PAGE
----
Manuel was struggling to regain control of himself, aware that we were all watching him, that he was a spectacle; but he was losing the struggle. The side of the refrigerator was scarred where he had hammered the billy club into it, but an assault on an appliance, even a major appliance, didn’t provide the satisfaction he needed, didn’t relieve the pressure still building in him. A couple minutes earlier, I had thought of Bobby as a dry-ice bomb at the critical-evaporation point, but now it was Manuel who exploded, not at Bobby or at me, but at the glass panels in the four doors of a display cabinet, bashing each pane with the baton, and then he tore open one of the doors and, with the stick, swept out the Royal Worcester china, the Evesham set of which my mother had been so fond. Saucers, cups, bread plates, salad plates, a gravy boat, a butter dish, a sugar-and-cream set crashed onto the countertop and from there to the floor, porcelain shrapnel pinging off the dishwasher, singing off chair legs and cabinetry. The microwave oven was next to the display cabinet, and he hammered the club into it, once, twice, three times, four times, but the view window was evidently made of Plexiglas or something, because it didn’t shatter, though the club switched on the oven and programmed the timer, and if we’d had the foresight to put a bag of Orville Redenbacher’s finest in the microwave earlier, we could have enjoyed popcorn by the time Manuel had worked off his rage. He plucked a steel teapot off the stove and pitched it across the room, grabbed the toaster and threw it to the floor even as the teapot was still bouncing around—tonk, tonk, tonk—with the manic energy of a battered icon in a video game. He kicked the toaster, and it tumbled across the floor, squeaking as though it were a terrified little dog, trailing its cord like a tail, and then he was done.


He stood in the center of the kitchen, shoulders slumped, head thrust forward, eyelids as heavy as if he had just woken from a deep sleep, mouth slack, breathing heavily. He looked around as though slightly confused, as though he were a bull wondering where the hell that infuriating red cape had gone.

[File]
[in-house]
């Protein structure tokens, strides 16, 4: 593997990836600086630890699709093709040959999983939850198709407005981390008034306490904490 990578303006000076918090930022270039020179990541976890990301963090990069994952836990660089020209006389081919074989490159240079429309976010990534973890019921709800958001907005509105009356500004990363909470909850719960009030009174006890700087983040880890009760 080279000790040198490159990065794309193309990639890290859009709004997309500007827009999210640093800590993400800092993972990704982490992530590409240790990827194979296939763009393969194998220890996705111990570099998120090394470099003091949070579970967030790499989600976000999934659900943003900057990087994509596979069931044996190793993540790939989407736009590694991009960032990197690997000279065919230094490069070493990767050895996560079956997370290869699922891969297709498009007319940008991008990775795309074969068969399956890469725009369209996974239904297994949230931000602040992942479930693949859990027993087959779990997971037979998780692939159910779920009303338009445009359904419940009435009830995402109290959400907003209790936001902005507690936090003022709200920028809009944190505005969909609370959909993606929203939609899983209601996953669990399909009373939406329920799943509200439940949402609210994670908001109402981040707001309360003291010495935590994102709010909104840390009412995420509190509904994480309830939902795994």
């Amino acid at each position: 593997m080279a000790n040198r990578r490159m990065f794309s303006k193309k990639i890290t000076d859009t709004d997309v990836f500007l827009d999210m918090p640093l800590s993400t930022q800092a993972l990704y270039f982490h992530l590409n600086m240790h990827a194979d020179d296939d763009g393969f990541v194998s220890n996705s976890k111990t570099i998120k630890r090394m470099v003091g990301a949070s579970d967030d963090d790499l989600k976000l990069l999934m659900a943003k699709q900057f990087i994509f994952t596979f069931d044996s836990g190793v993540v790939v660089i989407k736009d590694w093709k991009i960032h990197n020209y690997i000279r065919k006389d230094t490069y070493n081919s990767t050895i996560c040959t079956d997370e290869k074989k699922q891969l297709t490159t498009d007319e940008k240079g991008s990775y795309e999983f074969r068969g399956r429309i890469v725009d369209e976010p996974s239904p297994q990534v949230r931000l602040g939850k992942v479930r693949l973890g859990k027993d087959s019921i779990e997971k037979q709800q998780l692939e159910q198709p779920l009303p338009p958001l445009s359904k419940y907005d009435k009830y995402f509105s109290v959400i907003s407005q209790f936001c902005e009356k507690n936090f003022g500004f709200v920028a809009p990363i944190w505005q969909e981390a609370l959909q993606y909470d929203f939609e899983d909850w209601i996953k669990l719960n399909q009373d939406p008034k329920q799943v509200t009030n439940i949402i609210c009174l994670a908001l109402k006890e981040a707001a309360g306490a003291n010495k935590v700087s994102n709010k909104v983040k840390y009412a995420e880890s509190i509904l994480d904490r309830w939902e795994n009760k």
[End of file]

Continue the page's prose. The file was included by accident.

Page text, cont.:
Throughout Manuel’s destructive frenzy, I expected to see the demonic yellow light shimmer through his eyes, but I never caught a glimpse of it. Now there was smoldering anger in his gaze, and confusion, and a wrenching sadness, but if he was becoming something less than human, he wasn’t far enough devolved to exhibit eyeshine.


The nameless deputy watched cautiously through eyes as dark as the windows in an abandoned house, but Frank Feeney’s eyes were brighter than those of Halloween pumpkins, full of fiery menace. Although this uncanny glimmer was not constant, coming and going and coming again, the savagery that it betokened burned as steady as a watch fire. Feeney was backlit by the dining-room chandelier, and with his face in shadows, his eyes at times glowed as if the light from the next room were passing straight through his skull and radiating from his sockets.


I had been afraid that Manuel’s violence would trigger outbursts in the deputies, that all three men were becoming, and that a rapidly accelerating dementia would seize them, whereupon Bobby and I would be surrounded by the high-biotech equivalent of a pack of werewolves in the grip of bloodlust. Because we had foolishly neglected to acquire necklaces of wolfsbane or silver bullets, we would be forced to defend ourselves with my mother’s tarnished sterling tea service, which would have to be unpacked from a box in the pantry and perhaps even polished with Wright’s silver cream and a soft cloth to be sufficiently lethal.